At the turn of the millennium, when IAMDDB (real name Diana De Brito) was just four years old and growing up in Lisbon, she’d always find herself drawn to one room in her childhood home. It was her father’s studio, a musician who was part of an Afro-jazz band, and where he would record music and listen to tracks from his bulging vinyl collection.
“That was my favourite room to be in. I just wanted to be around all the wires, guitars and instruments,” IAMDDB says. “I would look around and think: ‘I like this energy, this is giving a bit of me.’”
It’s where he would also share his favourite music with his young daughter. Spanning all manner of styles, genres and artists, her father would pick out records from the likes of Nat King Cole, Whitney Houston, Miles Davis, Mariah Carey and Boy George to even classical music, Afro soul, Afro jazz and her native “Angolan frequencies”.
“My dad really made sure that I listened to a lot of different kinds of sounds globally,” she says. “It helped me not only with my sound, but my message. The message behind music is so important at a time when music is so disposable, and it helped me build my foundation and connection to why I make music the way I do.”
Now over two decades and five studio LPs later, with a sixth due to drop soon, IAMDDB has carved out a career path that is distinctively her own. Having signed to a record label in 2017 at just 21-years-old, she’s recently gone completely independent after “a really fucked up situation in terms of my mental state, and being surrounded by grown-ass men where instead of protecting they violated me – not only spiritually but mentally, physically, [and] emotionally”, she recently alleged to fans in a YouTube video.
Now she’s the CEO of her own company and record label, WAEV Entertainment, which has expanded the possibilities of what IAMDDB can do. She has released her own line of clothing, with cosmetic products due to drop soon. But it’s also given her complete control of her musical output, with Volume.6, titled ‘I Love To Make Boys Cry’, set to be her most ambitious yet. Spanning a huge variety of genres and influences – from the Afro jazz and soul she grew up on, to the drum ‘n’ bass of recently dropped single ‘Where Did The Love Go?’, via the trap she’s most commonly associated with – it’s an exploration of the depth of IAMDDB’s range.
To find out more about the upcoming album and chat about her journey so far, Mixmag caught up with IAMDDB, calling in fresh from releasing the first peek of the album with single ‘Where Did The Love Go?’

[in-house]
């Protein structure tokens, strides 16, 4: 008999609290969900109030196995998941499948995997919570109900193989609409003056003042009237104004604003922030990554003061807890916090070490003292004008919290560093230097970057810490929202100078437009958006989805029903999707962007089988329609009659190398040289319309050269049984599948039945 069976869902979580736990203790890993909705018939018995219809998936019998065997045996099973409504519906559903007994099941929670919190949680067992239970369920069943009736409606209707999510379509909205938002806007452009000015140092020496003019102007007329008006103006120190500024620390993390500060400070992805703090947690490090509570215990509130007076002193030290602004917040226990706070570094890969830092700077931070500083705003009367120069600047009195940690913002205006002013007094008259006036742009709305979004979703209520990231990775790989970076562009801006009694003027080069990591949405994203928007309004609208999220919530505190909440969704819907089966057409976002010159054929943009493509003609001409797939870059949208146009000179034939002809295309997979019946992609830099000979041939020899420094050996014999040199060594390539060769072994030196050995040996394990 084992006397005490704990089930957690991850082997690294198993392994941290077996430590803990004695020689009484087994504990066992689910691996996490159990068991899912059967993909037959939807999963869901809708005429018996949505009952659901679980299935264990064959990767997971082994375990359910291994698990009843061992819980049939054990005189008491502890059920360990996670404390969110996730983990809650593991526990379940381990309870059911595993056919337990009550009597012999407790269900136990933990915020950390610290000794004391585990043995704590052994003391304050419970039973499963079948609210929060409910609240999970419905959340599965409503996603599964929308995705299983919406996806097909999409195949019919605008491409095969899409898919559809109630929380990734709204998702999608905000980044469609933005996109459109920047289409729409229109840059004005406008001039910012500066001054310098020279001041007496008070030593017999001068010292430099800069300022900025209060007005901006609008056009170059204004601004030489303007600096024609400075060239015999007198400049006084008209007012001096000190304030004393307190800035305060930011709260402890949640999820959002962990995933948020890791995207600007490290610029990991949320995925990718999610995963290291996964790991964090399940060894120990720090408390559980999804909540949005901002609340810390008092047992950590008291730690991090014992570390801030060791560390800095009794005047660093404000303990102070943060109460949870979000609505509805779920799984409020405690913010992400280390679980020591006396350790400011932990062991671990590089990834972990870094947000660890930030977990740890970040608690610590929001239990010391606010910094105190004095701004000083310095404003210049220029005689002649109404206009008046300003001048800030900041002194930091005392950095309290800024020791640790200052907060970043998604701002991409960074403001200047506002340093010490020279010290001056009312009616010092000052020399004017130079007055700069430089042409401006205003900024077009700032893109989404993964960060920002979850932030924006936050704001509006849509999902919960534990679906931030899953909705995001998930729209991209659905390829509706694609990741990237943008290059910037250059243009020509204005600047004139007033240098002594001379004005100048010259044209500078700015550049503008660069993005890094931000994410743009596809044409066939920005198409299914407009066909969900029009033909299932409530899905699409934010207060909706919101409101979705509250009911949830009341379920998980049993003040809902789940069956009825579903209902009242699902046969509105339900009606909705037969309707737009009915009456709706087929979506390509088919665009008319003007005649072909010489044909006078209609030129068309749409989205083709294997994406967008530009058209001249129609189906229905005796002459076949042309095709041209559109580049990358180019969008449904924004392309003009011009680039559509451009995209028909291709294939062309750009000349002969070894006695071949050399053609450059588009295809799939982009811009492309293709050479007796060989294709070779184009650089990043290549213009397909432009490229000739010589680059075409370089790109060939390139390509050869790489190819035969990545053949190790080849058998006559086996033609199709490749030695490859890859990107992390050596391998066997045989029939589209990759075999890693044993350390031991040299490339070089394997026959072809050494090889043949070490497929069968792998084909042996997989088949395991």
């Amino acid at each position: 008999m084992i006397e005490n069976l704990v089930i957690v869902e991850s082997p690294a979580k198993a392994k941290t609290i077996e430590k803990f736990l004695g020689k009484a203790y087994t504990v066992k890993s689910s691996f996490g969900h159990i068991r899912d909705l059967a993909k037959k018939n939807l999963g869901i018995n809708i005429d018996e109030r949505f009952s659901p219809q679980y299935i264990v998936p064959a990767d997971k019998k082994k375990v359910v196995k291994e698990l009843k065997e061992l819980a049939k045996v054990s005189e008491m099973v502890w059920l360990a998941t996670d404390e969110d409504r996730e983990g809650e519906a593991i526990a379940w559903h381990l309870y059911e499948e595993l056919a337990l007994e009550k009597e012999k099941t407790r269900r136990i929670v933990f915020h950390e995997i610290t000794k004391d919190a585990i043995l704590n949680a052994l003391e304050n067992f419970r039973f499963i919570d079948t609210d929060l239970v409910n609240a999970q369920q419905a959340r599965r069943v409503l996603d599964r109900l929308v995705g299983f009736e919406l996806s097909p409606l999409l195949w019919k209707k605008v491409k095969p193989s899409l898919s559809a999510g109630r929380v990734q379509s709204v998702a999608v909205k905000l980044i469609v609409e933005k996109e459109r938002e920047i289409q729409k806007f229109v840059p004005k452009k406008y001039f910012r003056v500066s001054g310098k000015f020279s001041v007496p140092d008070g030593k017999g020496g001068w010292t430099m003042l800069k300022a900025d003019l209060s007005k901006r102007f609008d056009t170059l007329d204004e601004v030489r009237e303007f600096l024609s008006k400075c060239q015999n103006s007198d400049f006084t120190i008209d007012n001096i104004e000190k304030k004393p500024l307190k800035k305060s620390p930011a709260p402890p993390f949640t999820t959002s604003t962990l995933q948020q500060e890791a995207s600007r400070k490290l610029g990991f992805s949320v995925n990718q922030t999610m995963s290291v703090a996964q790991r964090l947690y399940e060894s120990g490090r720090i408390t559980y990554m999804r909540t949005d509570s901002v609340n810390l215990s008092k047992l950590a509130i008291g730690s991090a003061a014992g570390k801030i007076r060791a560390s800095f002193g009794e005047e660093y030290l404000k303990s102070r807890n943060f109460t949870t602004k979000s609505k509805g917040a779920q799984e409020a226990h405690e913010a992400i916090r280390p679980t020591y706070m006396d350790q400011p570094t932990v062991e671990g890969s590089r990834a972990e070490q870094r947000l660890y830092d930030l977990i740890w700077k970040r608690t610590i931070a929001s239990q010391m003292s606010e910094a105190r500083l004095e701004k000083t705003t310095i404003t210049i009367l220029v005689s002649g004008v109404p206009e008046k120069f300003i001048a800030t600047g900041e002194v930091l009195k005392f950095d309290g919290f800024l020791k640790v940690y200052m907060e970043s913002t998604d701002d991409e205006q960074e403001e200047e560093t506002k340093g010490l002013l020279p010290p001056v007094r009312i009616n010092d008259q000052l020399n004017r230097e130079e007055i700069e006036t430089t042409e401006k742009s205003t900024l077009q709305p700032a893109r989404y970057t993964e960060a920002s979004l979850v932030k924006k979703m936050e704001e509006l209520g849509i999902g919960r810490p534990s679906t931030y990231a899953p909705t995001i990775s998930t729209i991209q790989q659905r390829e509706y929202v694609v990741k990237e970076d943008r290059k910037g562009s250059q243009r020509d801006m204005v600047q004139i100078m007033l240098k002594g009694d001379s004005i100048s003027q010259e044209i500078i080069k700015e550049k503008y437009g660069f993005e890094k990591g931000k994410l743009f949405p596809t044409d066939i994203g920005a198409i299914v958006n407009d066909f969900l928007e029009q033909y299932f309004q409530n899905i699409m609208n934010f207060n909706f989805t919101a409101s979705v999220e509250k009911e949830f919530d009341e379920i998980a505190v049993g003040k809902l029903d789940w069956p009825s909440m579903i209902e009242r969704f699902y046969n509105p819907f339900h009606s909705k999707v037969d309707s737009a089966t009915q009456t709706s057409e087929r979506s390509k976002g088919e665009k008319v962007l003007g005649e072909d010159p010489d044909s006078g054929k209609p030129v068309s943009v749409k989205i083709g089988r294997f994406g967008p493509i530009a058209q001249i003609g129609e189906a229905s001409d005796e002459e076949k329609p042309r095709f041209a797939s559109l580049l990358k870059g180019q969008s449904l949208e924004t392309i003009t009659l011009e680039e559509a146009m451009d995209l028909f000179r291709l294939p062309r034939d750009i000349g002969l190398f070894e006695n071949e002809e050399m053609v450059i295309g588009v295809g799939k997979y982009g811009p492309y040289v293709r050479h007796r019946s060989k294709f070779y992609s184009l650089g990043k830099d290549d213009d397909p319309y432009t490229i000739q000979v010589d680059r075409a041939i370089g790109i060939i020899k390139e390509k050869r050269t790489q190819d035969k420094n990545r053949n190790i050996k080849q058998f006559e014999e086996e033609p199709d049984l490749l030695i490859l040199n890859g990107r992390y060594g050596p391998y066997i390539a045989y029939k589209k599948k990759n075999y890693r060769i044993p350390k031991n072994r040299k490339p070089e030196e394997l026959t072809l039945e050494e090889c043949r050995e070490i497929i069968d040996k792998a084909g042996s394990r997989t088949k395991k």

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What were your influences for ‘Where Did The Love Go?’
My whole intention behind it was to tap back into the old school DDB, back into that nostalgia, that feeling we had back in 2016, 2017. It was fresh vibes – I think along the way music has as a whole become stagnant and indifferent. Everything’s reflecting the same energy and I just wanted to go back to the roots of why I began this journey. So yeah, honouring drum ‘n’ bass – I love the vibe, we’ve got a little section of Jersey club in there for the TikTokers to go crazy.
Can you tell me a bit more about why you think music has got stagnant?
Yeah, the music industry in general is focusing more on being the trend, focusing on clout instead of being artistically creative. A lot of the things we’re seeing is for clickbait – it’s for fleshly earthbound things, and we need to vibrate higher than that if we are trying to make music that is really going to stand the test of time. I’m not trying to be here today, gone tomorrow. I’m trying to be here past my death – I want my music to live longer than I do and it takes a certain level of integrity to have towards your artistry to achieve that type of thing.
So for me my art is not a joke, it’s literally my legacy so I have to ensure that the authenticity of it remains. That’s why I feel like music right now is very microwaveable, it's very temporary and I don’t like that. I listen to greats like Whitney Houston, Bob Marley, Miles Davis, and it’s the authenticity – the honouring that they had towards their music – that made them so great.
Do you have a name for Volume.6 yet?
Yes! Volume 6 is called ‘I Love To Make Boys Cry’. But to contradict that, all the features on the project are male, so yeah I love to make boys cry but I also honour them – [it’s] balance.
And it’s going to be your first independent release right?
First fully independent release, that’s right. All my releases have been independent, just with the wrong label. I was miserable, I had terrible management so now it’s completely IAMDDB WAEV Entertainment – super happy.
Can you tell me a bit about the moment you decided to go completely independent?
It was the beginning of 2020, I had a real tower moment, everything was falling to shit. I was the one screaming “2020 is going to pull up and air” – and it pulled up and aired me. So I was going through a lot of warfare, a lot of realisations, a lot of destruction to rebuild. I’ve spent three years building this project and I think it’s finally ready to deliver a very well put together project. I personally feel like it’s my best piece of work – It’s wholesome, it’s refreshing vibes, it’s nostalgic – it’s the old school DDB but just a new and improved version in many genres.
How has that journey been? Has having complete control changed your music making process?
It’s definitely given me more freedom. It’s way less pressure, fewer opinions in your ear. I’ve always been a fluid type of person but right now just understanding every aspect of what I’m doing is really giving me a different level of confidence. And it’s not egotistical, it’s being sure of yourself because you’re actually aware of what you’re doing rather than being blind-sighted. My creative process is always very fluid – I’m a Pisces, I’m a water baby, I have to flow and let things just go with the energy. I’m a big vibe person so I like to flow, I like to give myself space to think and feel. I have to experience life before going back into the studio so I have things of substance to say. And big up all my producers too – they are such great people, such great talents and they always bring out the best in me.